More companies are adopting digital communication software as the coronavirus pandemic puts more pressure on call center operations around the world, LivePerson CEO Rob Locascio told CNBC Monday.
"What we ushered in is, really, the death of the call center," he said in a "Mad Money" interview with Jim Cramer. "I've been talking about this for two years and now it's come and that's why we saw all this demand, you know, come to us and we're just doing great with it."
As scores of businesses closed worksites in March and instructed eligible employees to work remotely in efforts to slow the spread of the coronavirus, call center operators at firms deemed essential are one of many categories of workers that continue going in the office to handle work duties. The effect was witnessed around the world as governments placed their countries on monthslong lockdowns.
JPMorgan, for instance, said it would provide "front line employees," including call center and branch staff, with a $1,000 bonus to aid staff in challenging times. Some legacy call centers have shut down altogether.
"What we need now is to go to automation. [What] we need now is to really change the game and do what we're talking about: changing these conversations, making them digital, bringing them to messaging and that's what we're doing," explained Locascio, who founded the New York firm in 1995.
LivePerson outfits companies with artificial intelligence-powered mobile and online messaging tools for customer service representatives, which intends to cut back on the notoriously long wait times consumers face in call center queues. The company, which offers a cloud-based messaging system called LiveEngage, projects that traditional call centers will disappear within a decade.
The conversational commerce company, who counts T-Mobile, Delta Air Lines and Home Depot among its clients, saw sales rise 17.6% in the quarter ending March 31. Nearly all of the United States was placed under stay-at-home orders earlier that month.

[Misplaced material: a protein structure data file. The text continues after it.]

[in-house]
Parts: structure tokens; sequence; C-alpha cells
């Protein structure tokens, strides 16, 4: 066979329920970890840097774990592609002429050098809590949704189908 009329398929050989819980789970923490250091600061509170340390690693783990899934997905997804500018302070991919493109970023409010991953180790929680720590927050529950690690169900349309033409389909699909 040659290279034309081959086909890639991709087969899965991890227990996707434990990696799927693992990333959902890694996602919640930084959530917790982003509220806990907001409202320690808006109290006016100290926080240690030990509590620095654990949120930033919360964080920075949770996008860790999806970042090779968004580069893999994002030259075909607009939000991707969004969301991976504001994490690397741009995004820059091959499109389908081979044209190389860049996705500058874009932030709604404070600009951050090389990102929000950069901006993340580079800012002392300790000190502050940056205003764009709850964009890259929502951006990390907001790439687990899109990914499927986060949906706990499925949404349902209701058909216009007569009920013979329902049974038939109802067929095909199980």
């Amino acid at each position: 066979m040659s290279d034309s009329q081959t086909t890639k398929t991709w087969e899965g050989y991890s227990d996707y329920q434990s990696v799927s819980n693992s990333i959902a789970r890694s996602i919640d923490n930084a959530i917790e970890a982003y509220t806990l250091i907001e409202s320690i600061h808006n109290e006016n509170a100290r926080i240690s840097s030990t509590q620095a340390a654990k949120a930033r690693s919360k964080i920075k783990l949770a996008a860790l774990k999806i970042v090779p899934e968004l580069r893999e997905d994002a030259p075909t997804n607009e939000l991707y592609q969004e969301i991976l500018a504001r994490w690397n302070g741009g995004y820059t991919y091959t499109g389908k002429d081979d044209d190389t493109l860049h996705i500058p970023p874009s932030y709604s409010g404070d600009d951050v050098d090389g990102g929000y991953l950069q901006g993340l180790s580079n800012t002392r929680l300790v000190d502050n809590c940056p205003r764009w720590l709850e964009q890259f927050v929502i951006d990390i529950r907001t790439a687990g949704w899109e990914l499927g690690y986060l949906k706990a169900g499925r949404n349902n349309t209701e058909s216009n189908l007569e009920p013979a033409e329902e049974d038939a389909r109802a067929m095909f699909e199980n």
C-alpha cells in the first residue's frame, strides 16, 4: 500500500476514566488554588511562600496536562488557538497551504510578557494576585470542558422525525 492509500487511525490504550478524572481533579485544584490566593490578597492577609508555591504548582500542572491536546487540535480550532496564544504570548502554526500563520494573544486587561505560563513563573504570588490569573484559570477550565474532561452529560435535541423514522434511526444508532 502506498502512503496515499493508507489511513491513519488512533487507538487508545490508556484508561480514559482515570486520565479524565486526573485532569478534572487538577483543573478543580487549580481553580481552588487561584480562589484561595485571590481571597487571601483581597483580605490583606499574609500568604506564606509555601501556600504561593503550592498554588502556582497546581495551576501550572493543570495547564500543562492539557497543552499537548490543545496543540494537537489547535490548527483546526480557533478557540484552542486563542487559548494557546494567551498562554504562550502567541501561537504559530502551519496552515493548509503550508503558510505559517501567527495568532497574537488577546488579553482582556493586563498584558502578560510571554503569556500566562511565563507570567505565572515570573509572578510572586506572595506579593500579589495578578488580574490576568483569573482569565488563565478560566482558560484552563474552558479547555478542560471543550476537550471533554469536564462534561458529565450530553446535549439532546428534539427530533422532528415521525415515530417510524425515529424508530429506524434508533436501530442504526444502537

LivePerson inked 130 deals in the first quarter, which was a 10% increase from the year prior. Nearly 60 of those deals were new client sign ups. LivePerson's conversation volume increased tenfold month-over-month in March as call loads shifted to messaging, Locascio said.
"I've never seen it before in my 20 years running this company as a public company," he said. "I have never seen that shift in our business at that rate."
LivePerson did, however, lose more than Wall Street was expecting in the quarter. The company lost 28 cents per share, compared to FactSet estimates of 21 cents. The company has yet to turn a profit since the December 2018 quarter, according to FactSet.
When asked by Cramer when he expected LivePerson would be profitable again, Locascio instead said that the company's cash flow would improve 50% this year than it recorded in 2019.
"We're out there taking advantage and really capturing the market that's there today," he said.
Shares of LivePerson rose 4.7% to $34.67 a share in Monday's session. The stock is down more than 6% this year.
Clarification: This story was updated to reflect that LivePerson saw volume increase tenfold on a month-to-month basis.